Lastly, Microsoft will acquire the right to license a stable of Nokia patents (valued at EUR 1.65 billion through the deal for an initial 10 year period). While these lack the headline-grabbing ability of the wider Devices & Services acquisition, they represent both an important technology enabler (in designing its own products and features) and defensive buffer (from competitor licensing agreements) for Microsoft, particularly those that are required for core mobile communications, common smartphone feature sets, and that have long validity periods.
Figure 1: Global mobile and internet users
Source: GSMA Intelligence, ITU
What does it mean for the mobile ecosystem?
We believe that Microsoft should focus on disrupting the mid to low-end mass-market space where Android is in a stronger position than iOS (at least until the rumoured low-cost iPhone appears).
The need for more affordable smartphones is a key priority for mobile operators in both developed and developing regions. This trend is notably illustrated by Bharti Airtel’s call for $50 smartphones targeting emerging markets and MetroPCS’s 4G for All initiative in the US. The wider availability of more affordable smartphones would not only attract high consumer demand (further boosting market share) but would also help operators to reduce subsidies and increase data revenues (in turn helping to preserve margins).
Prior to Nokia’s acquisition, Microsoft’s interest in low-cost smartphones was evidenced by its 4Afrika initiative, which led to a partnership with Huawei to deliver low-cost smartphones (priced at around $150) to a number of countries on the continent. It is important to note that Vodafone’s operations in Africa (through its Vodacom subsidiary) are now generating a joint EBITDA greater than its operations in Southern Europe, underlining the importance for handset manufacturers to focus on demand in fast-growing markets.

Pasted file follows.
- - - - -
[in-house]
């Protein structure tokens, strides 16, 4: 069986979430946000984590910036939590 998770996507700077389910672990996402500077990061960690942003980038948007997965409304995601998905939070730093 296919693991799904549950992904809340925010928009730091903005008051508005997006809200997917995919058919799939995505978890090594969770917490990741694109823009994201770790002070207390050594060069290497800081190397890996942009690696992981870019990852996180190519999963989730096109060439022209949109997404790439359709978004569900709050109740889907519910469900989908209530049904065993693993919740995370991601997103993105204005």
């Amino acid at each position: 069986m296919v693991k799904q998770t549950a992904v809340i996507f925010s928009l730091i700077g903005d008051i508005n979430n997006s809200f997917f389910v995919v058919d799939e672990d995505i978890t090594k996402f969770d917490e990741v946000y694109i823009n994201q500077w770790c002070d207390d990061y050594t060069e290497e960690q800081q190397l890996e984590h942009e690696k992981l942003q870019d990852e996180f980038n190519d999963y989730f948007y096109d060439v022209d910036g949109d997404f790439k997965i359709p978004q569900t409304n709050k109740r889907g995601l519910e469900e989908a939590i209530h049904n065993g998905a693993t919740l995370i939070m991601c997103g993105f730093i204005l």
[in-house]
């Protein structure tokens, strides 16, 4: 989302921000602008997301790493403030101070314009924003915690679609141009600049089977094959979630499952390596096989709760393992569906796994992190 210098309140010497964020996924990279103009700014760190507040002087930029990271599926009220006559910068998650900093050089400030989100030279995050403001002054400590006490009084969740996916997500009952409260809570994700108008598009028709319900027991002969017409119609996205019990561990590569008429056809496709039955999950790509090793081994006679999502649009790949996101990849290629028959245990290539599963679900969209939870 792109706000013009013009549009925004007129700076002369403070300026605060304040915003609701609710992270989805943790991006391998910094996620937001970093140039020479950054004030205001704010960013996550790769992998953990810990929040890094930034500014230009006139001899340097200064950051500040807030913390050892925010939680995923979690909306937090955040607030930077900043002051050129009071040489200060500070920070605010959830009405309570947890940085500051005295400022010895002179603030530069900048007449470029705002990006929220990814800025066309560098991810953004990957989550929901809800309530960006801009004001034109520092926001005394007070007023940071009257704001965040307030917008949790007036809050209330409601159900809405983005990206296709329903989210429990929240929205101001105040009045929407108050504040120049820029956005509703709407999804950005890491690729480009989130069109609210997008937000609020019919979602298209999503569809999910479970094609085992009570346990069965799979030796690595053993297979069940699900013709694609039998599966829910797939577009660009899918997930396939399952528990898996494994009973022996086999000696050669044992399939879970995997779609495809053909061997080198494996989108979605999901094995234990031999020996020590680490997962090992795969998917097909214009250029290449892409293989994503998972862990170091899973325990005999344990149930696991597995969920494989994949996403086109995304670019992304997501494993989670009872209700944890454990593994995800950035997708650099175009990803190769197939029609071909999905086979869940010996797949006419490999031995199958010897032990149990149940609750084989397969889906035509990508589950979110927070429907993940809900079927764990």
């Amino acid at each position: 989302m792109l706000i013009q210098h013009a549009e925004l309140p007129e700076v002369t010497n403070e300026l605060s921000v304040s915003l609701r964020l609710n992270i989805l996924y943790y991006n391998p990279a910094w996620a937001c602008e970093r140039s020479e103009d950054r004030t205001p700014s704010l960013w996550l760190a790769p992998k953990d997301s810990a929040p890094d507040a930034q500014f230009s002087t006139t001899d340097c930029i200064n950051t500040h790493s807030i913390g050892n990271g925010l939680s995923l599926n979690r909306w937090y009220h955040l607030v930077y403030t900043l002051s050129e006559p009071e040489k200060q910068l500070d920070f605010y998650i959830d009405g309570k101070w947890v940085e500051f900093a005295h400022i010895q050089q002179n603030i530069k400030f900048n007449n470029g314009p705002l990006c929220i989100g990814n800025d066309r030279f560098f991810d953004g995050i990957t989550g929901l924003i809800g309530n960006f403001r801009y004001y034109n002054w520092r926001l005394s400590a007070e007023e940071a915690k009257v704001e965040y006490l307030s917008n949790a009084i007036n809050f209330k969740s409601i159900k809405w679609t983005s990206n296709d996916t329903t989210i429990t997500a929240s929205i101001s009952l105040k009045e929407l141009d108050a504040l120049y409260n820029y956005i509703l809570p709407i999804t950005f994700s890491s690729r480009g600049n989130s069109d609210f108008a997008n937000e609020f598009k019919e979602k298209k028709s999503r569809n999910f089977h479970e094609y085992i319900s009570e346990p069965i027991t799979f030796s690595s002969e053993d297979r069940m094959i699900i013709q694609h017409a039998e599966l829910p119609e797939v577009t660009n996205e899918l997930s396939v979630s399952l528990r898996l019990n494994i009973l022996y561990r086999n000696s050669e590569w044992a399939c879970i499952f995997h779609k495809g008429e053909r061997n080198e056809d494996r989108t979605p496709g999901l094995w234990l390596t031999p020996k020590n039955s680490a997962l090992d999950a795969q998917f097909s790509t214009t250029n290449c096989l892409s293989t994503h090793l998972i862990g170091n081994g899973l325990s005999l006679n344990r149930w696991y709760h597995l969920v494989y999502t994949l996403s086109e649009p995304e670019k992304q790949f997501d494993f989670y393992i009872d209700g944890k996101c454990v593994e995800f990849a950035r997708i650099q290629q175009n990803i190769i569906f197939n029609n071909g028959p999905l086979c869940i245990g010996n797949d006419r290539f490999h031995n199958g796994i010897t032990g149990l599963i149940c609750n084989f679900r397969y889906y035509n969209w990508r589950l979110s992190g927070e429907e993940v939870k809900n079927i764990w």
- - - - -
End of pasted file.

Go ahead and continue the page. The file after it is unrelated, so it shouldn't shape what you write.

Android is the de-facto operating system that encompasses a wide range of affordable smartphones that have fallen well under the sub-$150 price mark – a ‘sweet spot’ that Chinese OEMs in particular are focusing on. Microsoft could boost the adoption of affordable smartphones based on Windows Mobile by betting on Nokia’s experience in developing affordable devices. Traditionally, Microsoft has been a ‘high volume – low price’ player while conversely Apple has been a ‘low volume – high price’ player. To compete against iOS and Android, Microsoft should therefore compete in the lower prices segment that is Nokia’s stronghold – one where margins have been relatively healthy as well. Windows-based Lumia smartphones are already available around the $200 price point and well-positioned with first-time buyers.
Last year, Microsoft revealed that it was providing Nokia with financial backing to develop smartphones cheaper than the Lumia 610 to compete with Android. At the time, such decisions were seen as a move to regain momentum in large countries such as China or Russia where Nokia’s market share halved year-on-year. According to MTS in Russia, Nokia’s share of smartphone volumes in the country dropped from 32% in Q1 2012 to 14% in Q1 2013, yet Nokia’s lower cost Asha range was the second most popular OS for mobile devices (behind Android) with 8.4% share in Q1 2013 against 8% for iOS. According to the operator, the share of Windows Phone also increased by one percentage point to 5.7% in Q1 2013 in a country where smartphone retail prices averaged $327, twice the average price of a mobile phone at $170. This example in Russia reflects the momentum that Microsoft-Nokia could build if Windows-based smartphones were falling under the $100 mark.
If Microsoft-Nokia sticks to its ‘high volume – low price’ philosophy to address mass-market demand and build market share in fast-growing markets, it does have a chance to get close to its 15% market share target of an anticipated 1.7 billion smartphone market in 2018.
Figure 2: Revenue share by handset manufacturer1
Source: GSMA Intelligence
1 Other includes HTC, Huawei, LG, Sony Mobile and TCL Communication